* "Fifty American women are shot to death by intimate partners monthly, and many more are injured. Nearly 1 million women alive today have been shot, or shot at, by an intimate partner."
"We see this pattern over and over again," Soraya Chemaly, director of the Women's Media Center Speech Project, said on "Democracy Now!." "There's absolutely no doubt that the practice of violence within a home, in an intimate setting, with people that theoretically the aggressor loves, opens the floodgates to public violence."
Soraya Chemaly continued:
"This bigger question is how we treat private violence, how we treat sexual violence, how we think about gendered violence. The public-private divide that we're working with does us a real disservice . . . if you think of the fact that there are three women a day in the US killed by an intimate partner, if that happened in one incident and we were talking about between 20 and 25 women a week being killed in one incident, people might sit up and pay attention."
Mariame Kaba is an organizer and educator who works on anti-domestic-violence programs. She added:
"We get too caught up in trying to label forms of violence as terrorism. The thing that we need to do is to end violence against women, gender-nonconforming people and children at the root of these forms of gun violence and mass shootings. Let's focus on trying to end those other forms of violence, which are themselves forms of mass violence."
Vice President Mike Pence traveled to Sutherland Springs to meet with family members of the massacre victims. Pence is a longtime National Rifle Association member with an "A" rating. While in Congress, he voted for gun lobby legislation to block individuals from suing gun manufacturers and loosened rules on interstate gun purchases.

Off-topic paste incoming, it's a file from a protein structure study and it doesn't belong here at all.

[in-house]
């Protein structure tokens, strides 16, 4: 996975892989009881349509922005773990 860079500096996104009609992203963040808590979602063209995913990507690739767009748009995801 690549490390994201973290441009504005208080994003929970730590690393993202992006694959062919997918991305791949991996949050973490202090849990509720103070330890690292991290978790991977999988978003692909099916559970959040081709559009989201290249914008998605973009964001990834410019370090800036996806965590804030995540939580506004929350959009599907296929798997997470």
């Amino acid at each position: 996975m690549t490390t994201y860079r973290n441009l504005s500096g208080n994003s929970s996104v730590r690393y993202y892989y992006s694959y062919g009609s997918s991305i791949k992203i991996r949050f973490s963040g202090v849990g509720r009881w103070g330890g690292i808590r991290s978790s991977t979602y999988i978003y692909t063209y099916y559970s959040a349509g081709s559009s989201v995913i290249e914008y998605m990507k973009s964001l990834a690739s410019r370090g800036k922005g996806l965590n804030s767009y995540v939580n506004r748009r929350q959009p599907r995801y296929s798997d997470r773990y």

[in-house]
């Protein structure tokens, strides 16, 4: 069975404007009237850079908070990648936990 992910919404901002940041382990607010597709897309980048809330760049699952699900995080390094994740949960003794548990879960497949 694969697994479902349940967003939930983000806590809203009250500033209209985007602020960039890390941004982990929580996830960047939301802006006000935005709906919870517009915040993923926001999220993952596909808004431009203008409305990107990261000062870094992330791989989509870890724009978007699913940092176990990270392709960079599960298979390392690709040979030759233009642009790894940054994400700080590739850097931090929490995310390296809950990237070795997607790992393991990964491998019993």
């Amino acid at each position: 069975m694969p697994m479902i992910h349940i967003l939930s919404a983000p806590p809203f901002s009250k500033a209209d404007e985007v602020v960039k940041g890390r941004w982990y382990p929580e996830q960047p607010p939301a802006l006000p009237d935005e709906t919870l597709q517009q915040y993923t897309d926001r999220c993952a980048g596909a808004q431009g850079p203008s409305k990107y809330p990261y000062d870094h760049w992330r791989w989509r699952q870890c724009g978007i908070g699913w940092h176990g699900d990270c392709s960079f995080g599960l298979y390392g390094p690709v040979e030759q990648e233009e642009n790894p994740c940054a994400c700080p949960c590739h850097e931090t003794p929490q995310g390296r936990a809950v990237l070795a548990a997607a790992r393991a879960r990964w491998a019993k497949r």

Pence blamed this week's shooting on "bureaucratic failures" and mental illness. Earlier this year, President Donald Trump made it easier for people with mental illness to acquire guns by reversing an Obama-era rule.
Trump was in Japan at the time of the Texas massacre, attempting to sell billions of dollars' worth of weapons to regional allies as he continued with his bellicose rhetoric against North Korea. He should learn from the countries he visits; in Japan, a nation of 127 million people, there are less than 10 gun deaths in a typical year, primarily due to strict gun control. Compare that with over 33,000 annual gun deaths in the United States.
In the midst of the arms deals, when asked about gun control in light of the mass shooting, he said it was too early to talk about changes in gun policy. How many massacres will it take?